One of the “Ferris Bueller” Ferraris Is for Sale. (But It’s Not Actually a Ferrari.)
One of three Modena GT Spyder Californias used in the film is up for auction
“The 1961 Ferrari 250 GT California.” [“Oh Yeah” by Yello plays.] “Less than 100 were made. My father spent three years restoring this car. It is his love. It is his passion.”
“It is his fault he didn’t lock the garage.”
You know this exchange from Ferris Bueller’s Day Off: Ferris and Cameron talking about what is now one of the most iconic cars in film history before driving it into oblivion. The thing is, a genuine Ferrari was only used for still shots. Every driving scene (and the famous reverse-through-the-plate-glass scene) features a replica. This August, one of those replicas is going up for auction.
Its officially known as the 1963 Modena GT Spyder California and will be auctioned off in California during Mecum’s Monterey sale, taking place August 15th to 17th. As Hemmings Daily writes, one of the replicas was inducted into the National Historic Vehicle Register, one was sold to Planet Hollywood then fell off the radar, and this one, rediscovered in 2013, is the third.
As the current owner, Neil Glassmoyer, says, it’s impossible to know which Modena replica was used in which scene, but Hemmings writes that this vehicle is “said to be the Modena Spyder that exited the shrine constructed by Cameron’s dad.”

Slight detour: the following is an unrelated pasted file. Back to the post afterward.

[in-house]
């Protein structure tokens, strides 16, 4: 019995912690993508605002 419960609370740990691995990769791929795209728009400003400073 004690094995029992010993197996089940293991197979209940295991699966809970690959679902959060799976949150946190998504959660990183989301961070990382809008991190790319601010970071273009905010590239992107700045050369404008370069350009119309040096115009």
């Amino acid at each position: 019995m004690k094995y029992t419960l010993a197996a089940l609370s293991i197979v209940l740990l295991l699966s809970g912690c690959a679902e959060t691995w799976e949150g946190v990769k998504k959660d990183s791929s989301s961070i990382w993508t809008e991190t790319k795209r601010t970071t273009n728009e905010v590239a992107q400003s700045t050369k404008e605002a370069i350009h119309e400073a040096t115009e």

Glassmoyer is the one who saw the car was for sale in 2013 and, upon inspecting it, found the upper suspension mount was stamped “001,” proving it was in fact one of the three replicas. He would know; he was one of the people at Modena Design putting the original cars together after director John Hughes requested three for Ferris Bueller.
So how does this Modena GT differ from the Ferrari 250 GT? The original replicas made for the movie were powered by a Ford V8 with an automatic transmission, while the Ferrari used a Colombo V12 with a manual transmission. This replica differs from both, as Glassmoyer has since restored and upgraded the vehicle, installing a 351 Windsor V8 and Tremec TKO five-speed manual.
Other improvements from the original replica (and original Ferrari) include new front and rear disc brakes, more common 16-inch wheels, a vintage-styled audio system and a speedometer hooked up to a GPS feed. The estimated selling price for the history and the restoration? Between $300,000 and $400,000.
Are you ready to make this replica your love, your passion?
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